His experience over the last decade has influenced his view. While he remains bullish on technology broadly, he says social media stocks are far from a slam dunk.
“They have great potential, but they have to continue to produce,” Mr. Weisel said.
After years of managing, Mr. Weisel is happy to play the role of sage counsel. He regularly meets with technology entrepreneurs and executives, to help Stifel Financial land deals.
The notable difference this time is the underlying business models of many companies, he says. Technology costs are minimal, which allows social networking sites to be profitable almost immediately. During the dot-com boom, companies burned through cash and took years to turn a profit — if they did at all.
“For the most part, these are real companies with real revenue and are generating real cash flow,” he said.
Even so, Mr. Weisel says it is critical for companies like Groupon, which is said to be valued at roughly $25 billion, to maintain their leadership position.
“First-mover advantage is key,” Mr. Weisel said. “If they don’t continue to produce, someone next door will come in and build a better mouse trap.”
He points to MySpace as a cautionary tale. In 2006, it was the top social networking site, with users topping 50 million that year, according to the research firm comScore. But it has steadily ceded ground since then to Facebook, which claims 150.7 million users today versus 37.7 million for MySpace. Its current owner, the News Corporation, recently put MySpace on the auction block.
Mr. Weisel is also watching valuations. Companies like Facebook, which is worth an estimated $50 billion, may not be able to justify such numbers unless their strategies evolve and they find new sources of profit.
“Right now, these business models are typically brand new and not fully vetted,” Mr. Weisel said. “They have to figure how to continue to monetize the traffic they are getting or valuations will fall off.”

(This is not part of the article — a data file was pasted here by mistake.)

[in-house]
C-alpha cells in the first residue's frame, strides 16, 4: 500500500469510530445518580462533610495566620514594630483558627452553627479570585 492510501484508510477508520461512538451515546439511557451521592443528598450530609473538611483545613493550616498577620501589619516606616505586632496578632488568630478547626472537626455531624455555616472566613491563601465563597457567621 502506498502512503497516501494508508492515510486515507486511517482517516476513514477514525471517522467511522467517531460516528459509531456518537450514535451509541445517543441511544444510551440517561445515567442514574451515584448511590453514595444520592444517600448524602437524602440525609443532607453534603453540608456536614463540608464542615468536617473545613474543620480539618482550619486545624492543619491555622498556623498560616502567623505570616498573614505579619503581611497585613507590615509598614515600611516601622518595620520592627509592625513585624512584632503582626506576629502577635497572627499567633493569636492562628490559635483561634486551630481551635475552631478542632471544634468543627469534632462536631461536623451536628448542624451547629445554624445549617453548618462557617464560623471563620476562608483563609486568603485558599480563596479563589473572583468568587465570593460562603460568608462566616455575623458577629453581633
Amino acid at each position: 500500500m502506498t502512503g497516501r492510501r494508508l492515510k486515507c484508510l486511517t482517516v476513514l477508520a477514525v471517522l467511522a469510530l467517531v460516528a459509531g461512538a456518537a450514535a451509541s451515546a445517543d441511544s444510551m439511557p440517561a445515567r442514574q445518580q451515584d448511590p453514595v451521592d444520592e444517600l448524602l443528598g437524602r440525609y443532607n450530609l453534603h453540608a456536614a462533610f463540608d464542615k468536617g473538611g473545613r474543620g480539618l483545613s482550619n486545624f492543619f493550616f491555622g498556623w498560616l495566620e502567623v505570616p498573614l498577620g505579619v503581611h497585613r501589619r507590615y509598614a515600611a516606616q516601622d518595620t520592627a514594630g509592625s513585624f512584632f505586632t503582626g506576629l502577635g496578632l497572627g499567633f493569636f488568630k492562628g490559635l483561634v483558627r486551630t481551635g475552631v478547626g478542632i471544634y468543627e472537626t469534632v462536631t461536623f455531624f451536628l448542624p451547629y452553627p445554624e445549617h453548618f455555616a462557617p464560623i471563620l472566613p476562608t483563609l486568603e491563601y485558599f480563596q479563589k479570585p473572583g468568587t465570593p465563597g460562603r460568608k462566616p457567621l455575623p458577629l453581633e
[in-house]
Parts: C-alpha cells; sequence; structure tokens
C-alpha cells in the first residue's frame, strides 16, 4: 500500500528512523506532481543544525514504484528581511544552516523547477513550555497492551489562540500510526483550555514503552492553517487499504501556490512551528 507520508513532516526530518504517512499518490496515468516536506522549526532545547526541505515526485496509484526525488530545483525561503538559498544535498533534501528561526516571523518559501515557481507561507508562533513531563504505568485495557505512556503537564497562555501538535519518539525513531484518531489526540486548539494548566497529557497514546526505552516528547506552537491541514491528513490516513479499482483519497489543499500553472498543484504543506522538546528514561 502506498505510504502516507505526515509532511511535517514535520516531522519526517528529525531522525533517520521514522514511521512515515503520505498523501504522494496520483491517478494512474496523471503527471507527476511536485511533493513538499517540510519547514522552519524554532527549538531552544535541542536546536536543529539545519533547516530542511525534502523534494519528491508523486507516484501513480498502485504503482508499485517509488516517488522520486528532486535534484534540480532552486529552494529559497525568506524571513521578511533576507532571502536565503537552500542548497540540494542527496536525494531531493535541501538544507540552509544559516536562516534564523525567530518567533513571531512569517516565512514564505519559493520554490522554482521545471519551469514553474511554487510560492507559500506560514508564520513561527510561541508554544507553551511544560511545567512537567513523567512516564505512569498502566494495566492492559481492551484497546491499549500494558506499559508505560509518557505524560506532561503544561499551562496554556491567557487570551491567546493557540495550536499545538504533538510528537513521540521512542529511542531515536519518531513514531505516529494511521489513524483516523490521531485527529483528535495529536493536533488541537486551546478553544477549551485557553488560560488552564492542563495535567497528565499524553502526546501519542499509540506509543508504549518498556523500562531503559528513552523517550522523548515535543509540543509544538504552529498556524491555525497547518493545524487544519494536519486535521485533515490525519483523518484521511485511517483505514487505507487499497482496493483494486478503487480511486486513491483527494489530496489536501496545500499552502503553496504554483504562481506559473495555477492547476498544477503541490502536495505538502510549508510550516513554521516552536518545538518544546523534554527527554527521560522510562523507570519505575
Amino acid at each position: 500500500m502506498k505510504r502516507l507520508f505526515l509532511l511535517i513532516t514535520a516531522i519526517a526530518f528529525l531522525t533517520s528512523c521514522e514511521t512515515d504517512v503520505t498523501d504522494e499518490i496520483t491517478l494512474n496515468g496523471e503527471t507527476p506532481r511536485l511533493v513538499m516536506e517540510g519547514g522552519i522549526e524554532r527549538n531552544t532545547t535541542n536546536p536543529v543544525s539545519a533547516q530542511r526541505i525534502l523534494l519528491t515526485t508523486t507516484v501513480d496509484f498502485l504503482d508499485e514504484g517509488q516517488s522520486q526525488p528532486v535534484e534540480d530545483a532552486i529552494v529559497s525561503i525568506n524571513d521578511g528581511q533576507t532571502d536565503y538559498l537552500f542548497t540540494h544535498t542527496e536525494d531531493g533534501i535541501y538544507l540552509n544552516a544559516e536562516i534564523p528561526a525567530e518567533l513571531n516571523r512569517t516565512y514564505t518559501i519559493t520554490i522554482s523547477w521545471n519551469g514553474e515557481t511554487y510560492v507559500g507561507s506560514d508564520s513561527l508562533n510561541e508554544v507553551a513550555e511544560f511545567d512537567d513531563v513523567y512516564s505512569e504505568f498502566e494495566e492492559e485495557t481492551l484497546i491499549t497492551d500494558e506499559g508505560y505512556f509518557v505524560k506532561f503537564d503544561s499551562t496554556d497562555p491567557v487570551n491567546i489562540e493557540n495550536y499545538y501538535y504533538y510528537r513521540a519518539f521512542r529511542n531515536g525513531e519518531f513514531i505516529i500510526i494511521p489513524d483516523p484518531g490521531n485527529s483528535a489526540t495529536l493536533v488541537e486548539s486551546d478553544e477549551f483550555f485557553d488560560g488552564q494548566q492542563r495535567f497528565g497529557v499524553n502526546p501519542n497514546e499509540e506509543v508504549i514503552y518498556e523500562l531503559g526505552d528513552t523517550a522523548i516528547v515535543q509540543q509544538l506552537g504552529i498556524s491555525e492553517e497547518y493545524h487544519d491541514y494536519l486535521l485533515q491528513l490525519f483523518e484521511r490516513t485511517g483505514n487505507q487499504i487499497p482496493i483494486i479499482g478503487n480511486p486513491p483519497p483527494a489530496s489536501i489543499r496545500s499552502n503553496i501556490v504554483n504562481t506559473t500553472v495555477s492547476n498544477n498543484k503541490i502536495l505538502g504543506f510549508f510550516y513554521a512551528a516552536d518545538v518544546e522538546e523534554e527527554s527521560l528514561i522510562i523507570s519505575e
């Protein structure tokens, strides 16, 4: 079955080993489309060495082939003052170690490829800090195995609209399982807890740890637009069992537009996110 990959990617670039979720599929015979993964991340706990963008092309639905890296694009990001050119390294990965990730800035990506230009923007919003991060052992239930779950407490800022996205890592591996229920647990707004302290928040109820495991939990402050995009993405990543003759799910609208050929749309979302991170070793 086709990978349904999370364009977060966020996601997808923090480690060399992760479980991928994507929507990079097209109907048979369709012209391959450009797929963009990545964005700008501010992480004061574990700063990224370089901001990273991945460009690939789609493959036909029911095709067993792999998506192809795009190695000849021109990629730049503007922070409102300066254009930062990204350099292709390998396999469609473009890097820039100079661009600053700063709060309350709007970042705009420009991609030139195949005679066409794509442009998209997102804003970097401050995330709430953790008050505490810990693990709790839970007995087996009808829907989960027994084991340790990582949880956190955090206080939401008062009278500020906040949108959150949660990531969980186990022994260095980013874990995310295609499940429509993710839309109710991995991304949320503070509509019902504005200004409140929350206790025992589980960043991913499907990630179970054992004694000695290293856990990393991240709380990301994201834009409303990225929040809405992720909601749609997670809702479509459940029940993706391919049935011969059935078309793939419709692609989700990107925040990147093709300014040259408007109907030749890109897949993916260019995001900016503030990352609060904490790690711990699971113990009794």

The Barons of Two Booms
Other major Wall Street players from the dot-com bubble have reinvented themselves.
THEN: A founder of the boutique bank Robertson Stephens, he proclaimed in 1999 that tech companies were the most expensive stocks ever.
NOW: While he wonders if sites like Facebook are the modern equivalent of the defunct citizens’ band radio, Mr. Robertson, an executive at the private equity firm Francisco Partners and a director at the software company Salesforce.com, sees great potential.
THEN: As an analyst for the investment bank Morgan Stanley, Ms. Meeker was referred to as the Queen of the Internet for her bullish investment calls on technology companies like Amazon.com and eBay.
NOW: Ms. Meeker left her perch at Morgan Stanley in late 2010 to join Kleiner Perkins Caufield & Byers, the venture capital firm based in San Francisco. An investor in the start-ups Groupon and Zynga, the firm recently introduced a $250 million social media fund.
THEN: Once a high-flying technology analyst at Merrill Lynch whose stock recommendations often moved the market, Mr. Blodget was accused by regulators of issuing positive ratings on stocks in public while deriding them in private e-mails. As part of a settlement, he was barred from the securities industry.
NOW: Mr. Blodget is currently the editor and chief executive of The Business Insider, a gossipy news site that covers Wall Street. He has more than 28,000 followers on Twitter.
Sent from a wireless device.